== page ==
About Sophia Smith
Sophia Smith (August 27, 1796 in Hatfield, Massachusetts - June 12, 1870) founded Smith College in 1870 with the substantial estate she inherited from her father and siblings.
American philanthropist whose inherited fortune allowed her to bequeath funds for the founding of Smith College in Northampton, Massachusetts.
Smith was the daughter of a prosperous farmer. Although she enjoyed the rural social life of her native Hatfield, she did not marry. She became deaf at the age of 40 and thereafter stayed at home much of the time. Her father died in 1836, leaving a substantial estate to his four children, three of whom continued to live on the family farm. Sophia’s energetic younger sister, Harriet, died in 1859, and her brothers Joseph and Austin, the latter of whom had greatly multiplied his inheritance through shrewd stock speculation, followed in 1861.
At age 65 the retiring Sophia Smith was left with a fortune. The responsibility of using it wisely caused her to seek the advice of the pastor of the Hatfield Congregational Church, John Morton Greene. She declined to contribute money to Amherst College (his alma mater) or to Mount Holyoke Female Seminary (his wife’s), whereupon he suggested the foundation of a women’s college. She inclined rather to the endowment of an institution for deaf-mutes and drew up her will accordingly, but the opening of the Clarke School for the Deaf in nearby Northampton in 1868 turned her thoughts back to a women’s college. Greene and two Amherst professors drew up a “Plan for a Woman’s College,” which Smith accepted and incorporated into a new will. A last revision of her will in 1870 provided that the college should be located in Northampton rather than in Hatfield. She died that year, and her bequest for the college amounted to more than $393,000 (a couple of billion dollars today). Smith College was accordingly chartered in 1871 and opened in 1875 with 14 students; it went on to become one of the leading women’s colleges in the nation.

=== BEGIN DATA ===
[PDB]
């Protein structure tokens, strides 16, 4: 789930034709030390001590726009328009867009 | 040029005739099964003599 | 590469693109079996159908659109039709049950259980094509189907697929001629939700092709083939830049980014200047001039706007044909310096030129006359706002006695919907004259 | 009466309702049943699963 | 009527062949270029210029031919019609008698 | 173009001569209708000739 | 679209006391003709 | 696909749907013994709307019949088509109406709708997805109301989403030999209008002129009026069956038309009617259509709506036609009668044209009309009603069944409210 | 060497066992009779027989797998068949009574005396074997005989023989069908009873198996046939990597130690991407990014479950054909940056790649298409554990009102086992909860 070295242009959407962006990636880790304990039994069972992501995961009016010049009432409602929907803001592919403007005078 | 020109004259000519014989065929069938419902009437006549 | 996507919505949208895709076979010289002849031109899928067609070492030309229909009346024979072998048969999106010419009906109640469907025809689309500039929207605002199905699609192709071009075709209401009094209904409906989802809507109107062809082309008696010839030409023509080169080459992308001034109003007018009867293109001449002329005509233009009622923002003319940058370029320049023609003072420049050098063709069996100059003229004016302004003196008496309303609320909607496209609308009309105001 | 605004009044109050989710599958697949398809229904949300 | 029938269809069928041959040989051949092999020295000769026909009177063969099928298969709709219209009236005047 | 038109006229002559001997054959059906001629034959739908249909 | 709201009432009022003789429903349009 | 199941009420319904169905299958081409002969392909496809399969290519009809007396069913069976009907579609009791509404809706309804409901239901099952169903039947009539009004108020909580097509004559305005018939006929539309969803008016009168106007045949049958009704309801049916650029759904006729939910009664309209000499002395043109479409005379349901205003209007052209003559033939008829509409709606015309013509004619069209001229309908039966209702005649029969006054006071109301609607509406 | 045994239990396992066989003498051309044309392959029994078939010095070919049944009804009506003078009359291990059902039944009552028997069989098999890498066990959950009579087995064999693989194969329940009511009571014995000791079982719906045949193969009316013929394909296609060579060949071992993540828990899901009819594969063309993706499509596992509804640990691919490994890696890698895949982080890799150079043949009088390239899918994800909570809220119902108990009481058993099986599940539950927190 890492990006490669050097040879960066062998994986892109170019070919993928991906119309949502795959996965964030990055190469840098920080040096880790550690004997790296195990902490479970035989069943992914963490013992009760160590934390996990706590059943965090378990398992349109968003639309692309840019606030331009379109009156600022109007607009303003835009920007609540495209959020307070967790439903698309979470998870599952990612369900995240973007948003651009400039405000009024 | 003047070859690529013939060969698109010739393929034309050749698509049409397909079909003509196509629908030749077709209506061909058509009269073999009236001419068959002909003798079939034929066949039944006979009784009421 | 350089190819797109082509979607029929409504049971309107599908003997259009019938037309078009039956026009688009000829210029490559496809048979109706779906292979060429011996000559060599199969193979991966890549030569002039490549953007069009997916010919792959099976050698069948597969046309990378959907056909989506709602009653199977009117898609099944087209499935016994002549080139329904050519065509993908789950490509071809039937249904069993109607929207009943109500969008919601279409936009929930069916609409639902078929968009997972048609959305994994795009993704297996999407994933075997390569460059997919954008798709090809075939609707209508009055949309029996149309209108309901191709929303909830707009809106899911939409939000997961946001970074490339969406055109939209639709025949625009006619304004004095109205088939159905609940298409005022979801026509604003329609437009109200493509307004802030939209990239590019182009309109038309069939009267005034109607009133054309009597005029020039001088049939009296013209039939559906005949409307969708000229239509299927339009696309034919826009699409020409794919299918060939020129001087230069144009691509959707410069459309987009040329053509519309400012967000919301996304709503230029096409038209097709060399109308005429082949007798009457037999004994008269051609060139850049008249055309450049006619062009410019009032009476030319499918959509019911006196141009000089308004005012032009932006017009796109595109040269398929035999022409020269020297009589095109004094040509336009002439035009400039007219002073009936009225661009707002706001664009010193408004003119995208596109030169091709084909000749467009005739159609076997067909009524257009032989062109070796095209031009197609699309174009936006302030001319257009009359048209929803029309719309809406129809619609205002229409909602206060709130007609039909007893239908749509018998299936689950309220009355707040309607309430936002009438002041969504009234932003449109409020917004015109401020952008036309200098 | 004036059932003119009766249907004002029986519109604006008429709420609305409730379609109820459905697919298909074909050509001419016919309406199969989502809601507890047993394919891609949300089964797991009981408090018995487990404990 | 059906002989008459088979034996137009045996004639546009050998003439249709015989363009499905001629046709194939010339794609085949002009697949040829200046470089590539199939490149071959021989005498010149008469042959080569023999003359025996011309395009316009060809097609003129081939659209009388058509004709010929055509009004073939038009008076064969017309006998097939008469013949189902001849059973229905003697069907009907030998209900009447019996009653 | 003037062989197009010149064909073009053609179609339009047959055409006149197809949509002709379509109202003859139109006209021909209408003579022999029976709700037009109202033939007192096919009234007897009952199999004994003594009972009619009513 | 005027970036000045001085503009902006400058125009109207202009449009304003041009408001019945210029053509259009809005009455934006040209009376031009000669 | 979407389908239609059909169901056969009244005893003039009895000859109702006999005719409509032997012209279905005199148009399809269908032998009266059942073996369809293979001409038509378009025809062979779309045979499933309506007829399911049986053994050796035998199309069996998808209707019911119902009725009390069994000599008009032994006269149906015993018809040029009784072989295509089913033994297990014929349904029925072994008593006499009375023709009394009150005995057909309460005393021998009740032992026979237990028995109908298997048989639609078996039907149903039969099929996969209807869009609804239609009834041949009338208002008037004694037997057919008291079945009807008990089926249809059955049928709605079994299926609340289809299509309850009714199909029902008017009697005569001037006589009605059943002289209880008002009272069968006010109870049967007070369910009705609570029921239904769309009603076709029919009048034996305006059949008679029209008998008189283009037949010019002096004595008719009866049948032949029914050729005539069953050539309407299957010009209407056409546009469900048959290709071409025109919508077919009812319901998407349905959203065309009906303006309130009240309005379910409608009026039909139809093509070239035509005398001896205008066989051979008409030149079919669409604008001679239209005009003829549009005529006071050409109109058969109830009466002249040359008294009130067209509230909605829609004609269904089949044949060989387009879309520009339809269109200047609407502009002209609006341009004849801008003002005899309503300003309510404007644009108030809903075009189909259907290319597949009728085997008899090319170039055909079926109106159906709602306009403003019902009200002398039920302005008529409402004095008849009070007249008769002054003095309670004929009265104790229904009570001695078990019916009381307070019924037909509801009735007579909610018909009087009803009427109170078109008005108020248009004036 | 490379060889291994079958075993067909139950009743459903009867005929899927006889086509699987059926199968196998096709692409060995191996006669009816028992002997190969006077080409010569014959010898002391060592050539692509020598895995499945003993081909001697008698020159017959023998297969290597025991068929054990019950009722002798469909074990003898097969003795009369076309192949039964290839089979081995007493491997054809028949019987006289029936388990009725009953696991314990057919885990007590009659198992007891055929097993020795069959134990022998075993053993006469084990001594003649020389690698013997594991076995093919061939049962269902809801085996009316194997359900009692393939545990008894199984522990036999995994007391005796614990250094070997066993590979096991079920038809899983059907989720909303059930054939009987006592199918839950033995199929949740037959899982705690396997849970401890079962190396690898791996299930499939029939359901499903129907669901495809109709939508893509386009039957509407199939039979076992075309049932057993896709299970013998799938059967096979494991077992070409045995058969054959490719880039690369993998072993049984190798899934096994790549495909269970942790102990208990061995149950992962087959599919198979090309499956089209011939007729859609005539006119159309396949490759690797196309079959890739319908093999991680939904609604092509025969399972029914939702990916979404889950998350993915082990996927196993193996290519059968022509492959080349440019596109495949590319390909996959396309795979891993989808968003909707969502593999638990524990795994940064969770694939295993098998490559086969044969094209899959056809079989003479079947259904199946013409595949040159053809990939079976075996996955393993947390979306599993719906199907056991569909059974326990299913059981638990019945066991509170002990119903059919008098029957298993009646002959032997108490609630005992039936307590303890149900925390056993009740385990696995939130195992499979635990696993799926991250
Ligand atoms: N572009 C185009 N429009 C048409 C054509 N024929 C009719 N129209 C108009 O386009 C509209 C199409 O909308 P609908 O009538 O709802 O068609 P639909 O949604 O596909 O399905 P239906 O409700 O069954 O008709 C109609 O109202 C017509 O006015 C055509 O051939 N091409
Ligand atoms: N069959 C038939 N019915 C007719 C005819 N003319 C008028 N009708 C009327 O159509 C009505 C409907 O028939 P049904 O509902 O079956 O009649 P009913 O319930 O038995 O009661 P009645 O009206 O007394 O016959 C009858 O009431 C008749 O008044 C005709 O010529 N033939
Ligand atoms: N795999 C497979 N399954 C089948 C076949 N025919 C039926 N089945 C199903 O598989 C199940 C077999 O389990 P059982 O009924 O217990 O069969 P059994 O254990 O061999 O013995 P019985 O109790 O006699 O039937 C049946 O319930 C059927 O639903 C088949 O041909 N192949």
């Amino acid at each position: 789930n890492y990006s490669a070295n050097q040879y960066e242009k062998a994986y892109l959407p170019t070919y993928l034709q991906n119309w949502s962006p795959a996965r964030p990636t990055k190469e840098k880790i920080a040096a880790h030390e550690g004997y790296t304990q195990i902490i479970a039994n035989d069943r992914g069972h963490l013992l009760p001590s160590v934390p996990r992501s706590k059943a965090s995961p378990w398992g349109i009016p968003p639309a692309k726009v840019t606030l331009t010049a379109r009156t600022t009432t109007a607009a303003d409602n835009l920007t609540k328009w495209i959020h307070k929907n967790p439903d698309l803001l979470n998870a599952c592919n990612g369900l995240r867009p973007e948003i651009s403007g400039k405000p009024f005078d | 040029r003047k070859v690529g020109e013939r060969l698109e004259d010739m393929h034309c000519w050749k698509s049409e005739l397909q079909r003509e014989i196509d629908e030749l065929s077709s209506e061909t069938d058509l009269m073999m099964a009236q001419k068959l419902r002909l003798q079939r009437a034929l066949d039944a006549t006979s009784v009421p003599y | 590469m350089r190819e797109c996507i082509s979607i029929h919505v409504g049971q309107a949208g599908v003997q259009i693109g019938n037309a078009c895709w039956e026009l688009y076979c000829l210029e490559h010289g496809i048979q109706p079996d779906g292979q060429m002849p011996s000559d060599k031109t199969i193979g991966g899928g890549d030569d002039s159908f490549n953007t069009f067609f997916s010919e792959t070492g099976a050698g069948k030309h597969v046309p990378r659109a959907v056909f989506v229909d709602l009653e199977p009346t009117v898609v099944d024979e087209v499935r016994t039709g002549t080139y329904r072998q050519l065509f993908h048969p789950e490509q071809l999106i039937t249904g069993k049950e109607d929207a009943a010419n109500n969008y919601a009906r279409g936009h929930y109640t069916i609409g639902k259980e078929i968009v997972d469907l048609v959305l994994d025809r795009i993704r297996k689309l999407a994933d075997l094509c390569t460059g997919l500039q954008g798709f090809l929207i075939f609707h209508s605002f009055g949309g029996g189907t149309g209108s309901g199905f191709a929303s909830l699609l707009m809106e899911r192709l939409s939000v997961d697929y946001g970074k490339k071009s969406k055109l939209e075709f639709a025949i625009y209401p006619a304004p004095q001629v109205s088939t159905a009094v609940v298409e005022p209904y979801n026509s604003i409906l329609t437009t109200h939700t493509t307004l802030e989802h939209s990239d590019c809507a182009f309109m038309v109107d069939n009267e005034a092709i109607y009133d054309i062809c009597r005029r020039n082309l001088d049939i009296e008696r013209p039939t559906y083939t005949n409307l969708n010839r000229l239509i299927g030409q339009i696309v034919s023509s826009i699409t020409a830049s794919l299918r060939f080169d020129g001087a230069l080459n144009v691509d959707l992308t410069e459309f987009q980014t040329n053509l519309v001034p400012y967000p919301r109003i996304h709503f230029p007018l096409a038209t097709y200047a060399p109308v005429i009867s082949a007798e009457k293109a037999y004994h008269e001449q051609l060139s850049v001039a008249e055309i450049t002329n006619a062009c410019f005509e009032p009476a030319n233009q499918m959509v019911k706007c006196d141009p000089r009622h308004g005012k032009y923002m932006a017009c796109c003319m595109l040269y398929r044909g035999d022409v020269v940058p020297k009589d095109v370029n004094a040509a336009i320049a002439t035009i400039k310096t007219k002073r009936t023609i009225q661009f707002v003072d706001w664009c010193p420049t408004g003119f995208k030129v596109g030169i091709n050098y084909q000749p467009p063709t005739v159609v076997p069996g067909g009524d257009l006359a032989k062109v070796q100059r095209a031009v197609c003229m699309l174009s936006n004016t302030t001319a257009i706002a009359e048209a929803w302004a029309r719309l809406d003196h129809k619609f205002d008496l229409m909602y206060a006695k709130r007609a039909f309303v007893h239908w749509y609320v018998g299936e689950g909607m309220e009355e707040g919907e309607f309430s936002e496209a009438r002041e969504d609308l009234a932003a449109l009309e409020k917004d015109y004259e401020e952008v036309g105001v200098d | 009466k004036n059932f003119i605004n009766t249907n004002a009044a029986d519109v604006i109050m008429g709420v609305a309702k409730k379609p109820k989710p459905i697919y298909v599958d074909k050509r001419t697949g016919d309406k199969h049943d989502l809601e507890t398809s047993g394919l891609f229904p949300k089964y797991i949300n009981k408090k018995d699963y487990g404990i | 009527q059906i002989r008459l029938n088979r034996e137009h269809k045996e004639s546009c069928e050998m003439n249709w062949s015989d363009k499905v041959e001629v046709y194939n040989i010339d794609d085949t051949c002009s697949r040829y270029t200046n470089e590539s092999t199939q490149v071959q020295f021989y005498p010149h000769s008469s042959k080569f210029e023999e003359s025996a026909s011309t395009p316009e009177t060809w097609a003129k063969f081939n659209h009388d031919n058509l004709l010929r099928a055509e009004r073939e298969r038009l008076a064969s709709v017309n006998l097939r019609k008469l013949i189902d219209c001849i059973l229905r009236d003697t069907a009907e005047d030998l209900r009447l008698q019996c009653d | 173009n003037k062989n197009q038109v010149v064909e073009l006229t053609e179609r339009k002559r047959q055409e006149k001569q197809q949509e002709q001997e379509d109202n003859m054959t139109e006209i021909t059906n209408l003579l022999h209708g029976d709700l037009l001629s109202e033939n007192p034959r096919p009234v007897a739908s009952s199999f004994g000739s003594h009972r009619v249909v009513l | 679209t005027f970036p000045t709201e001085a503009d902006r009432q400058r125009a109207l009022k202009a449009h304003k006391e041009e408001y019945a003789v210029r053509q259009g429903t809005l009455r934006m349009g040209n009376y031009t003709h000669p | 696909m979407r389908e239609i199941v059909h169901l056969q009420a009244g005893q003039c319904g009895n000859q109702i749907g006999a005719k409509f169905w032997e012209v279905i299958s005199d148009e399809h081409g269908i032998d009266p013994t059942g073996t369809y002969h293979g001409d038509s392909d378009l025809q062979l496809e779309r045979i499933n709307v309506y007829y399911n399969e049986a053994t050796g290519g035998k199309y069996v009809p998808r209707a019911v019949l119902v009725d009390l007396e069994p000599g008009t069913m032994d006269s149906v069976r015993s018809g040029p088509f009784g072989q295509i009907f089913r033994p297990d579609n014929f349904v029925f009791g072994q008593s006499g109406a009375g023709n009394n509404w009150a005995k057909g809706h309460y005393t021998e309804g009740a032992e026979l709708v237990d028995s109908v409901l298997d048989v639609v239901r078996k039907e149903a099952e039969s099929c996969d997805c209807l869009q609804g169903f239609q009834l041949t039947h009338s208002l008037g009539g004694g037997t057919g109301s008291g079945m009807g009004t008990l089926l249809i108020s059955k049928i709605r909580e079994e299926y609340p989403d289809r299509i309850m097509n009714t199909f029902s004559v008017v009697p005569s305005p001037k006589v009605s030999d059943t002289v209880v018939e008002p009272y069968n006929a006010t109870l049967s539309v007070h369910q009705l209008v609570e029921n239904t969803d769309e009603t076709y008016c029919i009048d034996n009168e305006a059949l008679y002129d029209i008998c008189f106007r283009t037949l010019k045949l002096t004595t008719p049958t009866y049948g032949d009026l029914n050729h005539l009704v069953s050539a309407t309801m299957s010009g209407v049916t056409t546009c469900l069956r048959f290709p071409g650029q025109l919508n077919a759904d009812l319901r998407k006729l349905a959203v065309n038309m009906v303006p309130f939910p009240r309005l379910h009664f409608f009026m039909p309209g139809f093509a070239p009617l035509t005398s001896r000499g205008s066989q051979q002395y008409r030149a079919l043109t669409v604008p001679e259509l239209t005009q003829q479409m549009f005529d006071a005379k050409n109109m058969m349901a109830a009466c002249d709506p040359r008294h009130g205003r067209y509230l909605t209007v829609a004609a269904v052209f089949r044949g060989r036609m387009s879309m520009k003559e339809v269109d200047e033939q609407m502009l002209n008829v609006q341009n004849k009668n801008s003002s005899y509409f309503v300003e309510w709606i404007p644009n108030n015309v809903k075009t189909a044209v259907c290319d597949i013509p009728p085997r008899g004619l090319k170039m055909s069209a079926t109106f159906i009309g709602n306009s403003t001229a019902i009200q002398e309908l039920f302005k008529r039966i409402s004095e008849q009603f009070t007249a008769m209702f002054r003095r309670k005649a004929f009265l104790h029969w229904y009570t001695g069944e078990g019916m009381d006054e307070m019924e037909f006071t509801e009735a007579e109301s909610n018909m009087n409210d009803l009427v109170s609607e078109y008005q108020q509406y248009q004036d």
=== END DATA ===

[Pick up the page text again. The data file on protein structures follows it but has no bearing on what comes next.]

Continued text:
"Sophia Smith remembered her grandmother [Mary Morton Smith] well. She used to say: 'I looked up to my grandmother with great love and reverence. She more than once put her hand on my head and said, "I want you should grow up and be a good woman and try to make the world better." -- Rev. John M. Greene, An Address at the Centennial of the Birth of Sophia Smith, 27 May 1896